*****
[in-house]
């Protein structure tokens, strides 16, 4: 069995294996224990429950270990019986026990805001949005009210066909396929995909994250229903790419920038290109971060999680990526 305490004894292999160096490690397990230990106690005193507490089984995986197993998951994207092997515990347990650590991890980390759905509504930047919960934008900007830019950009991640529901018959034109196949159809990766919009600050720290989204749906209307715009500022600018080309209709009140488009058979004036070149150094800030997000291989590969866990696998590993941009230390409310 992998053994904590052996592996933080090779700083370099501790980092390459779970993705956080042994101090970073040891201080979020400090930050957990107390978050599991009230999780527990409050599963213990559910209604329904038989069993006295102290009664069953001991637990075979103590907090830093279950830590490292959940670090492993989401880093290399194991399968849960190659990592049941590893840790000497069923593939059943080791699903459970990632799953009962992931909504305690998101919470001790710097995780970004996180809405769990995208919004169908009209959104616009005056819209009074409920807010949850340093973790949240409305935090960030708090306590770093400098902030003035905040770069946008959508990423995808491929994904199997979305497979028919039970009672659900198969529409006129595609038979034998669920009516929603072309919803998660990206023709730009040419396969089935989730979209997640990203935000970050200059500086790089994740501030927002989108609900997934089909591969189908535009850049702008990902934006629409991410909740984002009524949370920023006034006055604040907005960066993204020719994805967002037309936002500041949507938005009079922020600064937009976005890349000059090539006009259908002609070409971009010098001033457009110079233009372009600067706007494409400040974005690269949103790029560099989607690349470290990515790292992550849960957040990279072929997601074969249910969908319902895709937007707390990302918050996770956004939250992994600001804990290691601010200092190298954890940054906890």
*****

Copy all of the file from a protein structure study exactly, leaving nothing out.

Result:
[in-house]
């Protein structure tokens, strides 16, 4: 069995294996224990429950270990019986026990805001949005009210066909396929995909994250229903790419920038290109971060999680990526 305490004894292999160096490690397990230990106690005193507490089984995986197993998951994207092997515990347990650590991890980390759905509504930047919960934008900007830019950009991640529901018959034109196949159809990766919009600050720290989204749906209307715009500022600018080309209709009140488009058979004036070149150094800030997000291989590969866990696998590993941009230390409310 992998053994904590052996592996933080090779700083370099501790980092390459779970993705956080042994101090970073040891201080979020400090930050957990107390978050599991009230999780527990409050599963213990559910209604329904038989069993006295102290009664069953001991637990075979103590907090830093279950830590490292959940670090492993989401880093290399194991399968849960190659990592049941590893840790000497069923593939059943080791699903459970990632799953009962992931909504305690998101919470001790710097995780970004996180809405769990995208919004169908009209959104616009005056819209009074409920807010949850340093973790949240409305935090960030708090306590770093400098902030003035905040770069946008959508990423995808491929994904199997979305497979028919039970009672659900198969529409006129595609038979034998669920009516929603072309919803998660990206023709730009040419396969089935989730979209997640990203935000970050200059500086790089994740501030927002989108609900997934089909591969189908535009850049702008990902934006629409991410909740984002009524949370920023006034006055604040907005960066993204020719994805967002037309936002500041949507938005009079922020600064937009976005890349000059090539006009259908002609070409971009010098001033457009110079233009372009600067706007494409400040974005690269949103790029560099989607690349470290990515790292992550849960957040990279072929997601074969249910969908319902895709937007707390990302918050996770956004939250992994600001804990290691601010200092190298954890940054906890």